Now that I know that the correlation between Sense’s output and my utility’s net meter is quite good, on aggregate within 2%, I’m going to look at detection/identification using the same techniques.
I only have two sets of devices in my house that offer accurate logs of on/off behavior:
- 2 Ecobees, upstairs and downstairs that offer a full set of HVAC usage on a 5 min interval.
- Hue lighting - which is already integrated with Sense, so I’m not going to even do a comparison here.
I’m also going to give my conclusions up front as well.
- Sense has done quite a good job of identifying AC condensers in my household.
- But the data also exposes what I believe to be second order challenges of unsupervised machine learning.
So here’s the tale of a love triangle between AC Up, AC Down and AC 3, three devices identified in my house by Sense. AC Up and AC Down first showed up in Sept 17, after I did a Sense data reset in Aug 17. AC 3 showed up on the scene later, in Jan 18, and changed all the AC relationships in my household
Here’s what things looked like in the idyllic days of 2017. Most of the hours of AC runtime measured from my Ecobees correlated extremely well with the corresponding energy usage identified by Sense. AC Up energy from Sense correlated beautifully with CoolUp runtimes from my Ecobee. Ditto for AC Down and CoolDown.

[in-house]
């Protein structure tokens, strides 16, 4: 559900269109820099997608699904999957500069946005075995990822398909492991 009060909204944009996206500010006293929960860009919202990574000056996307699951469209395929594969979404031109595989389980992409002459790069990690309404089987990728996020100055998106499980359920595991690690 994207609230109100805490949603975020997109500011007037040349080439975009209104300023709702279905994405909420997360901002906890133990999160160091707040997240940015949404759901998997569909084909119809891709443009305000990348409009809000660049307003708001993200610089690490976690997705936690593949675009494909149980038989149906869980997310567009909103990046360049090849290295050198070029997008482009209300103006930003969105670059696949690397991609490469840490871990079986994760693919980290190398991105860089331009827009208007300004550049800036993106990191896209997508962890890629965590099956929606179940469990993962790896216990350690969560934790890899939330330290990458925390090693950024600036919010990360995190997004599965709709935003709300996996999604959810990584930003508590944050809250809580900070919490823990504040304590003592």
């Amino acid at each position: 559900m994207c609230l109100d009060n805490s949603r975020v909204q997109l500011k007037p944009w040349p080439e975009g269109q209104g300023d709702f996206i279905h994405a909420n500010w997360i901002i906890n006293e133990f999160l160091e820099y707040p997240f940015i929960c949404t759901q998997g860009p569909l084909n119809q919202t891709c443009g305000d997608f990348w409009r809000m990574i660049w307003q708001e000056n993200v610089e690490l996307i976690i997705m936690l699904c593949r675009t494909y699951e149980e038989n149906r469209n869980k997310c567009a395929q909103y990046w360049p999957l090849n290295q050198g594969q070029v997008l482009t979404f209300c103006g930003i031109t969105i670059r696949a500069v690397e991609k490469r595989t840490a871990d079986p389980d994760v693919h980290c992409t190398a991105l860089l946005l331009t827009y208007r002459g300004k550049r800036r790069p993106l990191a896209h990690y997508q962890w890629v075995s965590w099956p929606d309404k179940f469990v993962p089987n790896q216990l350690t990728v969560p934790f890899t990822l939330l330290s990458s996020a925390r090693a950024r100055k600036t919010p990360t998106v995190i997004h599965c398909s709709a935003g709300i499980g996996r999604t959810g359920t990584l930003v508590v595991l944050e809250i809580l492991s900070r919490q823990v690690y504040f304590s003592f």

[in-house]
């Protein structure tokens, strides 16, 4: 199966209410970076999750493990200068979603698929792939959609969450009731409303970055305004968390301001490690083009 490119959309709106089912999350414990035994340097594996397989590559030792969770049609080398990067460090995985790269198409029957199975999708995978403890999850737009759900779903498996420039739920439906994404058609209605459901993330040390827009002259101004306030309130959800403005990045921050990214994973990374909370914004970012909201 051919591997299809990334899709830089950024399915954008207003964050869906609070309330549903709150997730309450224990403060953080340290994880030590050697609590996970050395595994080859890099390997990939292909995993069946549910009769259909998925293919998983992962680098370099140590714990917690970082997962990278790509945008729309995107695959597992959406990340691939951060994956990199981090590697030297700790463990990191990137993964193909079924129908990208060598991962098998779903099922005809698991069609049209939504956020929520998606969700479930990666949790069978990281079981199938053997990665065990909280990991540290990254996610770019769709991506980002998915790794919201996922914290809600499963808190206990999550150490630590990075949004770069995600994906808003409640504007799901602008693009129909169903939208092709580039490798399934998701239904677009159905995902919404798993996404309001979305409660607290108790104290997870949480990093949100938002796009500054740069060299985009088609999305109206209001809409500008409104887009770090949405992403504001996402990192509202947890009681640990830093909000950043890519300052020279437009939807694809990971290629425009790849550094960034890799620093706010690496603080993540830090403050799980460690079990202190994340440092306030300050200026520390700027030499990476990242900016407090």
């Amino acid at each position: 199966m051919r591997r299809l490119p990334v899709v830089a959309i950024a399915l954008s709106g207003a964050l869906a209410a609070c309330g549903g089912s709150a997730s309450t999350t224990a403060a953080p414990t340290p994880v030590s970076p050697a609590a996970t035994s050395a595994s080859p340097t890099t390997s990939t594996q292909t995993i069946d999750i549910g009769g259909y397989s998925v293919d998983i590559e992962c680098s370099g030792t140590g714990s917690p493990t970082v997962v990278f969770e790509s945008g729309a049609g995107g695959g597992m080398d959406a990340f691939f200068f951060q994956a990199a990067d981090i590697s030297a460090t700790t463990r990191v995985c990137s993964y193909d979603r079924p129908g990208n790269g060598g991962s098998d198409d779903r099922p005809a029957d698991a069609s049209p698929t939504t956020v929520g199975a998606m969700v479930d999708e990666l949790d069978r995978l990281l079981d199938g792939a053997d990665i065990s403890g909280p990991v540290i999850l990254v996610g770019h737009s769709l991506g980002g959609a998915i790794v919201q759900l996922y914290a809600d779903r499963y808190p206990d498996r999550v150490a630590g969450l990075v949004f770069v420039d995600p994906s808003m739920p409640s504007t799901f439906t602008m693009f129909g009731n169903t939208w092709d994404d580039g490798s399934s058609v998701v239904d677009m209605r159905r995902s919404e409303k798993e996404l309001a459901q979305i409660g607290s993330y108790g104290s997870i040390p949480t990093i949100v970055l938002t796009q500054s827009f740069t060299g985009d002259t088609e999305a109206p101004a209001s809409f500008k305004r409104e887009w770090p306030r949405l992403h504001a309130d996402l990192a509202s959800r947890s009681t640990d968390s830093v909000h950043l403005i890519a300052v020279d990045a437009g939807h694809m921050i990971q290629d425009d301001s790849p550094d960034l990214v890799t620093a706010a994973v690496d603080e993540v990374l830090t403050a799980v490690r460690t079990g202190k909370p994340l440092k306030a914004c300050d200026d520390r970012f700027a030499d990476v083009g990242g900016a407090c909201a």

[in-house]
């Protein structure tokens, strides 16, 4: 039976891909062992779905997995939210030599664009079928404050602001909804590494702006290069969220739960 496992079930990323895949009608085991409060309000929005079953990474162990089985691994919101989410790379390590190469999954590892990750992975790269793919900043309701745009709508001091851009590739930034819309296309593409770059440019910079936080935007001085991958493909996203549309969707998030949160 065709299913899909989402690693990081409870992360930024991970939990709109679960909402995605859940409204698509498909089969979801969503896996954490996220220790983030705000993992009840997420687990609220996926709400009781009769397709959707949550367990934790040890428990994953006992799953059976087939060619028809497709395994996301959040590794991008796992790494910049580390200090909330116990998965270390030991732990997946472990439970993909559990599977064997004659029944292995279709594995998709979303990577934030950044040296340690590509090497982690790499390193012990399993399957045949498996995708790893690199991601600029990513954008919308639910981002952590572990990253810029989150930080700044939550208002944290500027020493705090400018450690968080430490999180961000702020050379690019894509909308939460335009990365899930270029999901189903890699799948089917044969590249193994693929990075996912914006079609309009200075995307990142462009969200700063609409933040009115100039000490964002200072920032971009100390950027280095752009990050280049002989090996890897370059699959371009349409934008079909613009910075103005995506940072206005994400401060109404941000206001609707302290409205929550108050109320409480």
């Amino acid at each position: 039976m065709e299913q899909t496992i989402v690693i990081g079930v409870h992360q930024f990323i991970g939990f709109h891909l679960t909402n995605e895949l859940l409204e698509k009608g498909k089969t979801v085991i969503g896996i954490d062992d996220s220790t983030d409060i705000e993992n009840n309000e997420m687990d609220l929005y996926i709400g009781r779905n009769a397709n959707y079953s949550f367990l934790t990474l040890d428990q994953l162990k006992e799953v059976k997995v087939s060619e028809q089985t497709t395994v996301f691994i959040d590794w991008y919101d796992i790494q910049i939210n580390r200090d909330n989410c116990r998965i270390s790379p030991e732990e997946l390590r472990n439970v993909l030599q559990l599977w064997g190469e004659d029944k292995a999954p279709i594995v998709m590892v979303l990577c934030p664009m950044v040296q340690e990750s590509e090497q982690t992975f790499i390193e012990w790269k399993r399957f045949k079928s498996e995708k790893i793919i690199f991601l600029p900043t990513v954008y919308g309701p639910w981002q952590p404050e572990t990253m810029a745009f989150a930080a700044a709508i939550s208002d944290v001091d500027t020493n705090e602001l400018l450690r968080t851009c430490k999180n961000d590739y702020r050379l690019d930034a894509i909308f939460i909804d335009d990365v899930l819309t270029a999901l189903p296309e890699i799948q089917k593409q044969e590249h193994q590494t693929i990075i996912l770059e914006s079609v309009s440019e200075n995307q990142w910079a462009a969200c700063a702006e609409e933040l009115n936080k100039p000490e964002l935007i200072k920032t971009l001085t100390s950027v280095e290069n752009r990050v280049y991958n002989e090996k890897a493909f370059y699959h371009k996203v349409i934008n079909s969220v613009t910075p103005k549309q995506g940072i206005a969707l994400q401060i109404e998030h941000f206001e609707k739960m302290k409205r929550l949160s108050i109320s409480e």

So far so good. The correlation lines are clear, with very few missed identifications, the data points where Ecobee shows a non-zero value but Sense shows zero (the dots lying on top of the x axis). We can even discern the power usage of both AC condensers by looking at the y intercept at x equals 1 hour (3,600 seconds). The upstairs unit runs at about 3.5kW, the downstairs unit around 5kW. Everything is working like it is supposed to, though the number of points is really quite small since this is Sept - Dec is typically not AC season, though the upstairs does tend to run warmer than downstairs due rising warm air, and sunshine heating the stucco.